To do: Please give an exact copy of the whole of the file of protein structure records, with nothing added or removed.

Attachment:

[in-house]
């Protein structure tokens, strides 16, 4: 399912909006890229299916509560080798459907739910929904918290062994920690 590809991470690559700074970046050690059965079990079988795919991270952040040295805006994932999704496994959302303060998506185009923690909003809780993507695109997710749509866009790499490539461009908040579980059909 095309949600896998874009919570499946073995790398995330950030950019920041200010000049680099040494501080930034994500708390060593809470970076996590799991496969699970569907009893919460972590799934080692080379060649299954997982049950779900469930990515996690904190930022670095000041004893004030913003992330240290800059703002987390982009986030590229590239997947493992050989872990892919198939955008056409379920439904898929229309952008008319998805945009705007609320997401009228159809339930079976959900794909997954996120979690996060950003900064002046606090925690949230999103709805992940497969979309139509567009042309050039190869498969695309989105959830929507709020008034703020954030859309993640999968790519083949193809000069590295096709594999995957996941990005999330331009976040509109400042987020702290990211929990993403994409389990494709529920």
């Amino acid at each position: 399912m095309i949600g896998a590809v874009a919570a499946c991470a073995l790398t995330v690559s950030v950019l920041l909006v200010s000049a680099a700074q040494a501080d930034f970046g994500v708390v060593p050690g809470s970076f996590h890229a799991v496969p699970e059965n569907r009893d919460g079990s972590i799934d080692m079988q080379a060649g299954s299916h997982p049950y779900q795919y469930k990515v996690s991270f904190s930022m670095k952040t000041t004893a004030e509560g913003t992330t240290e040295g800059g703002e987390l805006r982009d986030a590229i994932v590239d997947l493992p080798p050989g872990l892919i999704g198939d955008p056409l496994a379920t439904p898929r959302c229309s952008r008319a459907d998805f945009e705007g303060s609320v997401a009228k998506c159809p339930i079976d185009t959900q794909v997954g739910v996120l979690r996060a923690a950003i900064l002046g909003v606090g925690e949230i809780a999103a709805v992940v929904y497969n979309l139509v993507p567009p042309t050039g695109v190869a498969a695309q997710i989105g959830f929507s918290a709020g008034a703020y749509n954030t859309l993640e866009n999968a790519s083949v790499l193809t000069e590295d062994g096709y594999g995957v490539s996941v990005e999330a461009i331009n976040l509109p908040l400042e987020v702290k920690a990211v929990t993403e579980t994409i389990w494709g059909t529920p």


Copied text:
[in-house]
């Protein structure tokens, strides 16, 4: 399912909006890229299916509560080798459907739910929904918290062994920690 590809991470690559700074970046050690059965079990079988795919991270952040040295805006994932999704496994959302303060998506185009923690909003809780993507695109997710749509866009790499490539461009908040579980059909 095309949600896998874009919570499946073995790398995330950030950019920041200010000049680099040494501080930034994500708390060593809470970076996590799991496969699970569907009893919460972590799934080692080379060649299954997982049950779900469930990515996690904190930022670095000041004893004030913003992330240290800059703002987390982009986030590229590239997947493992050989872990892919198939955008056409379920439904898929229309952008008319998805945009705007609320997401009228159809339930079976959900794909997954996120979690996060950003900064002046606090925690949230999103709805992940497969979309139509567009042309050039190869498969695309989105959830929507709020008034703020954030859309993640999968790519083949193809000069590295096709594999995957996941990005999330331009976040509109400042987020702290990211929990993403994409389990494709529920």
């Amino acid at each position: 399912m095309i949600g896998a590809v874009a919570a499946c991470a073995l790398t995330v690559s950030v950019l920041l909006v200010s000049a680099a700074q040494a501080d930034f970046g994500v708390v060593p050690g809470s970076f996590h890229a799991v496969p699970e059965n569907r009893d919460g079990s972590i799934d080692m079988q080379a060649g299954s299916h997982p049950y779900q795919y469930k990515v996690s991270f904190s930022m670095k952040t000041t004893a004030e509560g913003t992330t240290e040295g800059g703002e987390l805006r982009d986030a590229i994932v590239d997947l493992p080798p050989g872990l892919i999704g198939d955008p056409l496994a379920t439904p898929r959302c229309s952008r008319a459907d998805f945009e705007g303060s609320v997401a009228k998506c159809p339930i079976d185009t959900q794909v997954g739910v996120l979690r996060a923690a950003i900064l002046g909003v606090g925690e949230i809780a999103a709805v992940v929904y497969n979309l139509v993507p567009p042309t050039g695109v190869a498969a695309q997710i989105g959830f929507s918290a709020g008034a703020y749509n954030t859309l993640e866009n999968a790519s083949v790499l193809t000069e590295d062994g096709y594999g995957v490539s996941v990005e999330a461009i331009n976040l509109p908040l400042e987020v702290k920690a990211v929990t993403e579980t994409i389990w494709g059909t529920p």